Professor Zanazzi met with the In Migrazione staff and cultural mediators to better understand the needs of the refugees. In these discussions, both sides brainstormed about what the challenges might be of a project where students are teaching English to refugees when they don’t have a common language. Given that the IES Abroad students are not teachers and have no teacher training, the students involved must be very motivated and creative. For the refugees, the commitment of learning something, in addition to everything they are already doing to integrate in Italy, can be quite a challenge.
The New Project Begins
A weekly English course was officially offered to refugees living at In Migrazione. The refugees come to the IES Abroad Rome Center, accompanied by a cultural mediator to help them navigate the city and to help explain an activity in the lessons.
Shannon Boley (Hamilton College) and Georgina Cortinas (Trinity University) are participating in the Social Action Seminar and have embraced working with the refugees and teaching English as their project. Both students had a great challenge in front of them: how to teach English to refugees who only speak some Italian. Without Italian proficiency, Shannon and Georgina had to figure out how to explain concepts in the English language without a common language to help. They settled on a very interactive model where each lesson given is based on a very practical issue that the refugees might encounter while living in another country.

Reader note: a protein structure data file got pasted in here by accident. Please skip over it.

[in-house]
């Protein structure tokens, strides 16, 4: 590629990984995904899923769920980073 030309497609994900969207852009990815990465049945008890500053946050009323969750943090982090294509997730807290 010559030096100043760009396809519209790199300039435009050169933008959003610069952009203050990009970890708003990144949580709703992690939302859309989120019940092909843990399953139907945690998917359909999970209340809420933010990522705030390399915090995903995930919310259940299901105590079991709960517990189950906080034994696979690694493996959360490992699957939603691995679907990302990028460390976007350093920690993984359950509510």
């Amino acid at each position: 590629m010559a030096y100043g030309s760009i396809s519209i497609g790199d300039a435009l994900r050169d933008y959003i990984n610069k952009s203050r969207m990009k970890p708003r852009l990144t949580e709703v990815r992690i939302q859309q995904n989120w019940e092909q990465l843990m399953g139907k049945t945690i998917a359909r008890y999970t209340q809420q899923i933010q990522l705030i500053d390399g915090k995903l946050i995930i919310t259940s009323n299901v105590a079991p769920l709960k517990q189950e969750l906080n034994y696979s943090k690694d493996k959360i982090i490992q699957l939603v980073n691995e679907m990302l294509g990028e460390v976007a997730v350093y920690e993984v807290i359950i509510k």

These practical issues include vital vocabulary, like language skills that are needed for going to the doctor or traveling in a new city or country. As part of this lesson, the Social Action Seminar students developed an interactive activity where one played the travel agent, while the refugees had to imagine their dream trip (many wished to go back to their home country!). The travel agent helped them walk through the steps of planning their dream trip. With this very practical approach, these English lessons can better serve the refugees as they are focused on real situations they might encounter.